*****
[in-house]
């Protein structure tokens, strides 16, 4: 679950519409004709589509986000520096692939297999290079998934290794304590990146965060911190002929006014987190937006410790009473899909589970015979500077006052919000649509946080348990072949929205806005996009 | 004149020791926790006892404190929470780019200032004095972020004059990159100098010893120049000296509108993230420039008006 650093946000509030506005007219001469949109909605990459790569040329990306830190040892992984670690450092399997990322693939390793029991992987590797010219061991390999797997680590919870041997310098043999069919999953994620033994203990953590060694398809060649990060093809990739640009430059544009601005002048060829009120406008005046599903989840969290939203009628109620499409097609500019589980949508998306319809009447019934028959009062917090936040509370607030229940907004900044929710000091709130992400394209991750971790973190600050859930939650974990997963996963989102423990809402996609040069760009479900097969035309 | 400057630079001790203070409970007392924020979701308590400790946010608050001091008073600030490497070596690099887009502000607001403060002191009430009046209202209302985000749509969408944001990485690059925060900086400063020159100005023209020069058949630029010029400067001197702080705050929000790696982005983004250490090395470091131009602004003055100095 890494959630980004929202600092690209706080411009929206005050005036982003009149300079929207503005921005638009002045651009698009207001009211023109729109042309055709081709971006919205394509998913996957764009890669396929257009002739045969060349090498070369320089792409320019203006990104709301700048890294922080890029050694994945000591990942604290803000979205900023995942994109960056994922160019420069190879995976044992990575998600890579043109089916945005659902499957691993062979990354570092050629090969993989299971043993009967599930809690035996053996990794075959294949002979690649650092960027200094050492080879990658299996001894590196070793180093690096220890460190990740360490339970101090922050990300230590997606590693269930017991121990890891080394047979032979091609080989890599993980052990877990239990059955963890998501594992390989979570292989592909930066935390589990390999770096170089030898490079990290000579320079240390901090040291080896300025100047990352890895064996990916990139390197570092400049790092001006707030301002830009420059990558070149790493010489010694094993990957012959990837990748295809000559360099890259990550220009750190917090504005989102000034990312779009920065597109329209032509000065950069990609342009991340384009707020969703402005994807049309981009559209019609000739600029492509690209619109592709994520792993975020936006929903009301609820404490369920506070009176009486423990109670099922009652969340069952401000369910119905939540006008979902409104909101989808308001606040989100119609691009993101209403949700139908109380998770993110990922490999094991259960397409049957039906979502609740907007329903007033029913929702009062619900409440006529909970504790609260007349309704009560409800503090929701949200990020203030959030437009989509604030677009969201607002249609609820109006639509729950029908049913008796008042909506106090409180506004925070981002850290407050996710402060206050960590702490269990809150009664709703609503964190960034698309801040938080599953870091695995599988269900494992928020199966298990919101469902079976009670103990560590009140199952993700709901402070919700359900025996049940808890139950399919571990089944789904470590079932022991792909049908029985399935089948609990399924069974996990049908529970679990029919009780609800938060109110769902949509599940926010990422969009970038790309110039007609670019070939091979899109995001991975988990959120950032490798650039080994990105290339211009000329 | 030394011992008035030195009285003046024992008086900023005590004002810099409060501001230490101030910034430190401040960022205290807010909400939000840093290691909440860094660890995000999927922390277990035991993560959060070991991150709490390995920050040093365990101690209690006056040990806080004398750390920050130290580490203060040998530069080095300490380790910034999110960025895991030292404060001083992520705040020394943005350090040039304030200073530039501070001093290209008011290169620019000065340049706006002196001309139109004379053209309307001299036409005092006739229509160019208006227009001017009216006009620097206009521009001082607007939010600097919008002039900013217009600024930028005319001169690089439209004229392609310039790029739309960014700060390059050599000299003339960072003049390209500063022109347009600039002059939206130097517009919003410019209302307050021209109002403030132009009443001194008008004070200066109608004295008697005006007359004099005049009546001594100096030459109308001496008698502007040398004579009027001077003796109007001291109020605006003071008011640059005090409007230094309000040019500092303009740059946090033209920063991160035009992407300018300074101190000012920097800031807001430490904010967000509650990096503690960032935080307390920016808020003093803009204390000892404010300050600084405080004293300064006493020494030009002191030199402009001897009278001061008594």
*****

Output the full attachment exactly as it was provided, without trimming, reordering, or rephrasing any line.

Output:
[in-house]
């Protein structure tokens, strides 16, 4: 679950519409004709589509986000520096692939297999290079998934290794304590990146965060911190002929006014987190937006410790009473899909589970015979500077006052919000649509946080348990072949929205806005996009 | 004149020791926790006892404190929470780019200032004095972020004059990159100098010893120049000296509108993230420039008006 650093946000509030506005007219001469949109909605990459790569040329990306830190040892992984670690450092399997990322693939390793029991992987590797010219061991390999797997680590919870041997310098043999069919999953994620033994203990953590060694398809060649990060093809990739640009430059544009601005002048060829009120406008005046599903989840969290939203009628109620499409097609500019589980949508998306319809009447019934028959009062917090936040509370607030229940907004900044929710000091709130992400394209991750971790973190600050859930939650974990997963996963989102423990809402996609040069760009479900097969035309 | 400057630079001790203070409970007392924020979701308590400790946010608050001091008073600030490497070596690099887009502000607001403060002191009430009046209202209302985000749509969408944001990485690059925060900086400063020159100005023209020069058949630029010029400067001197702080705050929000790696982005983004250490090395470091131009602004003055100095 890494959630980004929202600092690209706080411009929206005050005036982003009149300079929207503005921005638009002045651009698009207001009211023109729109042309055709081709971006919205394509998913996957764009890669396929257009002739045969060349090498070369320089792409320019203006990104709301700048890294922080890029050694994945000591990942604290803000979205900023995942994109960056994922160019420069190879995976044992990575998600890579043109089916945005659902499957691993062979990354570092050629090969993989299971043993009967599930809690035996053996990794075959294949002979690649650092960027200094050492080879990658299996001894590196070793180093690096220890460190990740360490339970101090922050990300230590997606590693269930017991121990890891080394047979032979091609080989890599993980052990877990239990059955963890998501594992390989979570292989592909930066935390589990390999770096170089030898490079990290000579320079240390901090040291080896300025100047990352890895064996990916990139390197570092400049790092001006707030301002830009420059990558070149790493010489010694094993990957012959990837990748295809000559360099890259990550220009750190917090504005989102000034990312779009920065597109329209032509000065950069990609342009991340384009707020969703402005994807049309981009559209019609000739600029492509690209619109592709994520792993975020936006929903009301609820404490369920506070009176009486423990109670099922009652969340069952401000369910119905939540006008979902409104909101989808308001606040989100119609691009993101209403949700139908109380998770993110990922490999094991259960397409049957039906979502609740907007329903007033029913929702009062619900409440006529909970504790609260007349309704009560409800503090929701949200990020203030959030437009989509604030677009969201607002249609609820109006639509729950029908049913008796008042909506106090409180506004925070981002850290407050996710402060206050960590702490269990809150009664709703609503964190960034698309801040938080599953870091695995599988269900494992928020199966298990919101469902079976009670103990560590009140199952993700709901402070919700359900025996049940808890139950399919571990089944789904470590079932022991792909049908029985399935089948609990399924069974996990049908529970679990029919009780609800938060109110769902949509599940926010990422969009970038790309110039007609670019070939091979899109995001991975988990959120950032490798650039080994990105290339211009000329 | 030394011992008035030195009285003046024992008086900023005590004002810099409060501001230490101030910034430190401040960022205290807010909400939000840093290691909440860094660890995000999927922390277990035991993560959060070991991150709490390995920050040093365990101690209690006056040990806080004398750390920050130290580490203060040998530069080095300490380790910034999110960025895991030292404060001083992520705040020394943005350090040039304030200073530039501070001093290209008011290169620019000065340049706006002196001309139109004379053209309307001299036409005092006739229509160019208006227009001017009216006009620097206009521009001082607007939010600097919008002039900013217009600024930028005319001169690089439209004229392609310039790029739309960014700060390059050599000299003339960072003049390209500063022109347009600039002059939206130097517009919003410019209302307050021209109002403030132009009443001194008008004070200066109608004295008697005006007359004099005049009546001594100096030459109308001496008698502007040398004579009027001077003796109007001291109020605006003071008011640059005090409007230094309000040019500092303009740059946090033209920063991160035009992407300018300074101190000012920097800031807001430490904010967000509650990096503690960032935080307390920016808020003093803009204390000892404010300050600084405080004293300064006493020494030009002191030199402009001897009278001061008594």